Irrigation salinity

Irrigation salinity is the rise in saline groundwater and the build up of salt in the soil surface in irrigated areas. Inefficient irrigation or applying more water than the plants can use means that this excess water leaks past the root zone to groundwater (recharge). This excess water can cause the watertable to 'mound' under irrigation areas and in some cases the ground becomes waterlogged.

How does irrigation salinity occur?

The major causes of irrigation salinity include over-irrigation of farm land, inefficient water use, poor drainage, irrigating on unsuitable or 'leaky' soils, allowing water to pond for long periods and allowing seepage from irrigation channels, drains and water storages. This increases leakage to the groundwater system, causing the watertable to rise, which may mobilise salt that has accumulated in the soil layers.

When the saline watertable rises to within two metres of the surface, evaporation concentrates salt at the surface. As the soil becomes waterlogged vegetation and crops die because they have limited access to oxygen. Soil saturation is compounded by periods of heavy rainfall, but drought helps improve the situation.

Irrigation salinity will be made worse where the water that is being applied to the irrigated area is derived from already salty rivers, as is now the case in many inland areas.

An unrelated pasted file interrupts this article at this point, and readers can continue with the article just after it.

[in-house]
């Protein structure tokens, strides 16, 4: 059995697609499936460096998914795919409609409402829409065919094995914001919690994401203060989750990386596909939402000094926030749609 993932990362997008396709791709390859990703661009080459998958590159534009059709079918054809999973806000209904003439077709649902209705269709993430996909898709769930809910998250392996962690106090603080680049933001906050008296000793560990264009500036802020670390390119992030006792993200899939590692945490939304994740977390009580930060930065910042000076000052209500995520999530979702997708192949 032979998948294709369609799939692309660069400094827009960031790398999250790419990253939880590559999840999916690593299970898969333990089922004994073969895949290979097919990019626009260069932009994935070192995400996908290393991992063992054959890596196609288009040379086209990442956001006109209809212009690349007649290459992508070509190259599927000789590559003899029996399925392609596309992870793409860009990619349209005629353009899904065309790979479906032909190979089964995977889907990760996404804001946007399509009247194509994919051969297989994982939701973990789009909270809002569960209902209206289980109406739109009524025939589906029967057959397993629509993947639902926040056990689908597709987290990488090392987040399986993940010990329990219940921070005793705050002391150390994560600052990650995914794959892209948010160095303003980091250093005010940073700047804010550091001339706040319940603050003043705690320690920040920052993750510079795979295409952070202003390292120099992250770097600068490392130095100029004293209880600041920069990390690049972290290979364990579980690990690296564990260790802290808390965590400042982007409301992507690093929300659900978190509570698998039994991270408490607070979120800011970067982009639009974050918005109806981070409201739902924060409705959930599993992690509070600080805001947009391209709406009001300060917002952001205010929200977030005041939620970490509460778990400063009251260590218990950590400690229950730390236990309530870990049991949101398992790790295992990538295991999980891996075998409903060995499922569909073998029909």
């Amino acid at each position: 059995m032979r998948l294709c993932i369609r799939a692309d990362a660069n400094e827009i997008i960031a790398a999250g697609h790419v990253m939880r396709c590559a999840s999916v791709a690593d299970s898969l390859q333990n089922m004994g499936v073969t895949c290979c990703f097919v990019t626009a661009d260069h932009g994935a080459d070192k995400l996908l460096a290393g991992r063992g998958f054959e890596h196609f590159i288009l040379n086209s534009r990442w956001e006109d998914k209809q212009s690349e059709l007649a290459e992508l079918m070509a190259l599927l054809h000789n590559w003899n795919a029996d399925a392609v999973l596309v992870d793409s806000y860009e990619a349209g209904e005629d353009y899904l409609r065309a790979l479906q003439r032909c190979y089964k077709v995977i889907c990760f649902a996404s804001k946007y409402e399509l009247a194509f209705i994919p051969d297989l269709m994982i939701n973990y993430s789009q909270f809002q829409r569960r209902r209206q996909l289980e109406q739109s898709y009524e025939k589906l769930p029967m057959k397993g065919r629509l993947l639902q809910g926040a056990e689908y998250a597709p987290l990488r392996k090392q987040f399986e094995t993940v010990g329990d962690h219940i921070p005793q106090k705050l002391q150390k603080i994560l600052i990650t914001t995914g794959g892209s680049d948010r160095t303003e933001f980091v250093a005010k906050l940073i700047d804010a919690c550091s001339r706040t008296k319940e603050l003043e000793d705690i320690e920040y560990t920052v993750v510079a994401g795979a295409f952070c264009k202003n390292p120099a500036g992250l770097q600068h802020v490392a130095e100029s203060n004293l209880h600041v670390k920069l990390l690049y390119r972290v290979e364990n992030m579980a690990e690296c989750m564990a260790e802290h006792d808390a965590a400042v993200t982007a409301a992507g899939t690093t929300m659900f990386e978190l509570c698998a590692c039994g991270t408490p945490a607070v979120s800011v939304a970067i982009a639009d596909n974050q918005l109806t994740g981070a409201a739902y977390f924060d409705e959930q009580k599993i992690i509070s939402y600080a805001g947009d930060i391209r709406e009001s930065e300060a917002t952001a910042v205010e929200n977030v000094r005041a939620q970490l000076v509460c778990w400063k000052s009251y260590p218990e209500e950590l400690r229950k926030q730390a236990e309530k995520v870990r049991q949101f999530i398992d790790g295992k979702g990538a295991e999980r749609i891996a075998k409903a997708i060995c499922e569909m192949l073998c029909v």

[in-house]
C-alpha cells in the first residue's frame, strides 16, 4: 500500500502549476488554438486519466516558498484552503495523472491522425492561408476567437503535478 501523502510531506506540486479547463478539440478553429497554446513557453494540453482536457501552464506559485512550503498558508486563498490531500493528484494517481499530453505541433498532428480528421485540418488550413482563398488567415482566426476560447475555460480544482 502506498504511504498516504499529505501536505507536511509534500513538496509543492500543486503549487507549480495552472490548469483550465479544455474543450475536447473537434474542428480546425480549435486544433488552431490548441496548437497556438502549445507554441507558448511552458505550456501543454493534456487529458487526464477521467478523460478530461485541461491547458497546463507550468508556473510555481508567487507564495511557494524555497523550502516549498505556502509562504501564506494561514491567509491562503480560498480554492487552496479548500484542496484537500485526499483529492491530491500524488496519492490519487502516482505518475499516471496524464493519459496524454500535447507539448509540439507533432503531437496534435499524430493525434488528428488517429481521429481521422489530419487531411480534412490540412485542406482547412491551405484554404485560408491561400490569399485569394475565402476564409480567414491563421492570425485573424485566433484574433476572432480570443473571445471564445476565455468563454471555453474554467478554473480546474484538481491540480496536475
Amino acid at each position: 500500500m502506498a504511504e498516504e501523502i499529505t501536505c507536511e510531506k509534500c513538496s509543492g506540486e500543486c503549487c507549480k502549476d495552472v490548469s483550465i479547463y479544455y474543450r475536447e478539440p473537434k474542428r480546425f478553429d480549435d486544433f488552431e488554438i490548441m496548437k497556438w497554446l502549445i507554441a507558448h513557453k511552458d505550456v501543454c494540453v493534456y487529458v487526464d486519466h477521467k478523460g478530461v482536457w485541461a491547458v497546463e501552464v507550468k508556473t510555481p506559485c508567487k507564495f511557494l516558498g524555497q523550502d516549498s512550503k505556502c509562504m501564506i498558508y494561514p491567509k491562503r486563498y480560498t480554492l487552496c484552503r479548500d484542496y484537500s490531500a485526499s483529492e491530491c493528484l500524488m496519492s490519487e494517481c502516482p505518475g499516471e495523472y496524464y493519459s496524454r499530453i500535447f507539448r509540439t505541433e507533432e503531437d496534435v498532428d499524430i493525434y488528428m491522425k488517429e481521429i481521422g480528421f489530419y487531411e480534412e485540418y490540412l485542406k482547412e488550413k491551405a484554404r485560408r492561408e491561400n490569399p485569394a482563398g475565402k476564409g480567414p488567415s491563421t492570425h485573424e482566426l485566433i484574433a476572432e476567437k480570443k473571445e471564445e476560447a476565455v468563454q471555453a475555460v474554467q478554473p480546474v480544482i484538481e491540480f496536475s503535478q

What are the impacts of irrigation salinity?

Agricultural production in irrigated areas of NSW is worth over $1.5 billion a year. Salinity poses a serious threat to the economic and social future of the people and towns that rely on irrigated farming for income, and to the broader community that rely on this produce.

What is being done?

The major irrigation corporations in NSW have taken a lead in managing irrigation salinity. The control of irrigation salinity requires the coordinated management of groundwater at the district and farm scale. Land and Water Management Plans contain strategies for integrated natural resource management in irrigation areas and have been operating in some of the major private irrigation districts for many years. More information can be found on the NSW Irrigator's Council website

The Land and Water Management Plans for the large irrigation areas like the Murray (Murray Irrigation Area) and Murrumbidgee ( Murrumbidgee Irrigation Limited) are now incorporated in catchment blueprints, which are part of Catchment Action Plans.

Regional water sharing plans are also being prepared under the Water Management Act 2000.

What can I do to manage irrigation salinity?


The main strategy for controlling irrigation salinity is to implement water-use efficiency measures coupled with good irrigated farming practices. Only the quantity of water that can actually be used by the crop should be applied to the land.

To reduce water usage in irrigation areas requires improvements to irrigation infrastructure and technology, as well a better matching of crops, such as rice, to suitable soil types. Some specific management and engineering practices that are implemented by irrigators include: